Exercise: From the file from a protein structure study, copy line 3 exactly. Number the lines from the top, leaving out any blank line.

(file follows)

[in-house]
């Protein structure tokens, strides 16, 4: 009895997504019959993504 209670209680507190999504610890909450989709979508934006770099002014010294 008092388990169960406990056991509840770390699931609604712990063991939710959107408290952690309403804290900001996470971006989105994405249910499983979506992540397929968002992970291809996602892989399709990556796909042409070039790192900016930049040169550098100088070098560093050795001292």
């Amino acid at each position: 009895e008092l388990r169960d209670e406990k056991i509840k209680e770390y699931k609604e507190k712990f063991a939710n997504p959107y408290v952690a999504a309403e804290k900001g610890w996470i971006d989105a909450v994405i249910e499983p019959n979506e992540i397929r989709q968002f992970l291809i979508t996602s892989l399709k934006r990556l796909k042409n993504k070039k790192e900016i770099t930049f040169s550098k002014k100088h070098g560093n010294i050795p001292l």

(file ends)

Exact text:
């Amino acid at each position: 009895e008092l388990r169960d209670e406990k056991i509840k209680e770390y699931k609604e507190k712990f063991a939710n997504p959107y408290v952690a999504a309403e804290k900001g610890w996470i971006d989105a909450v994405i249910e499983p019959n979506e992540i397929r989709q968002f992970l291809i979508t996602s892989l399709k934006r990556l796909k042409n993504k070039k790192e900016i770099t930049f040169s550098k002014k100088h070098g560093n010294i050795p001292l």